Make Sure Your Residents Know Their Post-Wildfire Flooding Risk

As communities across the West recover from devastating wildfires, residents living in both affected and surrounding areas face higher risk of flooding.

Wildfires can drastically change the terrain and make the ground less able to absorb water. Even areas that do not typically flood are now at risk for flash flooding and mudflows for up to several years after a wildfire.

If you live in and around areas impacted by wildfires, use the resources below to raise awareness about the risk of flooding after wildfires.

Resources

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A picture of a rubber duck sitting in a puddle as it rains.

After Wildfires, Your Flood Risk Goes Up (English)

Wildfires leave the ground charred, barren, and unable to absorb water. That means even light rain can potentially turn into a financially devastating flash flood or mudflow. Watch to learn more about the importance of flood insurance.

A picture of a rubber duck sitting in a puddle as it rains.

After Wildfires, Your Flood Risk Goes Up (Spanish)

Los incendios forestales dejan el suelo carbonizado, esteril e incapaz de absorber agua. Esto significa que incluso la lluvia ligera puede convertirse en una inundacion repentina o un deslizamiento de lodo. Vea este video para aprender más sobre la importancia de un seguro contra inundación.

A black and white picture of a forest.

Flood After Fire Risks

Flyer
English/Spanish

Flyer explaining how wildfires can dramatically alter the terrain and increase the risk of floods.

A black and white picture of a forest.

Flood After Fire Risks

Infographic
English/Spanish

Infographic explaining how wildfires can dramatically alter the terrain and increase the risk of floods

A black and white picture of a forest.

Flood After Fire Risks

Poster
English/Spanish

Poster explaining how wildfires can dramatically alter the terrain and increase the risk of floods.

A picture of a man standing in a fire station.

Survivor Story: Santa Barbara County and Ventura County Community Members (15 sec)

Montecito and Ventura, California community members were essential to the region’s recovery following the devastating mudflows of January 2018. The area was left vulnerable to flooding after the Thomas Fire, the largest fire in California history at the time, ravaged the landscape the month before. Their experiences highlight the important role flood insurance plays in disaster preparation.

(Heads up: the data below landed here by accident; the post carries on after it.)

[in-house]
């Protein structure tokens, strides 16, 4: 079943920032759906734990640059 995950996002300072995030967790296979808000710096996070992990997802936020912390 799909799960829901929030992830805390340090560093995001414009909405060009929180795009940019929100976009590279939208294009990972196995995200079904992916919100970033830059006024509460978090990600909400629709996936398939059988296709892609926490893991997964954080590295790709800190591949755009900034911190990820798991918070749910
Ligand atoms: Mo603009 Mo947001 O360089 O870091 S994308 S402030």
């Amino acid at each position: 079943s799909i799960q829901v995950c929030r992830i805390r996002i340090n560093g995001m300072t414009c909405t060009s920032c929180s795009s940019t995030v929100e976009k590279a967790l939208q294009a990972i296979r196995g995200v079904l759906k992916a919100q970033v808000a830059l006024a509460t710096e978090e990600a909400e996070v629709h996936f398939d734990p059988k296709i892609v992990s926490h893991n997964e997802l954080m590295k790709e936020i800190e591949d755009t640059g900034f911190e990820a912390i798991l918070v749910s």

A picture of a man standing in a fire station.

Survivor Story: Santa Barbara County and Ventura County Community Members (30 sec)

Montecito and Ventura, California community members were essential to the region’s recovery following the devastating mudflows of January 2018. The area was left vulnerable to flooding after the Thomas Fire, the largest fire in California history at the time, ravaged the landscape the month before. Their experiences highlight the important role flood insurance plays in disaster preparation.

A picture of a person standing in a fire station

Survivor Story: Santa Barbara County and Ventura County Community Members (Long-form)

Montecito and Ventura, California community members were essential to the region’s recovery following the devastating mudflows of January 2018. The area was left vulnerable to flooding after the Thomas Fire, the largest fire in California history at the time, ravaged the landscape the month before. Their experiences highlight the important role flood insurance plays in disaster preparation.

A picture of a family standing outside of a house.

Survivor Story: The Marcillac Family (15 sec)

The Marcillac family lost their Santa Barbara home to the mudflows that devastated Southern California in January 2018. The mudflows occurred only a month after the Thomas Fire, the largest fire in state history at the time. With the help of flood insurance from the NFIP, they are rebuilding their home.

A picture of a family standing outside of a house.

Survivor Story: The Marcillac Family (30 sec)

The Marcillac family lost their Santa Barbara home to the mudflows that devastated Southern California in January 2018. The mudflows occurred only a month after the Thomas Fire, the largest fire in state history at the time. With the help of flood insurance from the NFIP, they are rebuilding their home.

A picture of a family standing outside of a house.

Survivor Story: The Marcillac Family (Long-form)

The Marcillac family lost their Santa Barbara home to the mudflows that devastated Southern California in January 2018. The mudflows occurred only a month after the Thomas Fire, the largest fire in state history at the time. With the help of flood insurance from the NFIP, they are rebuilding their home.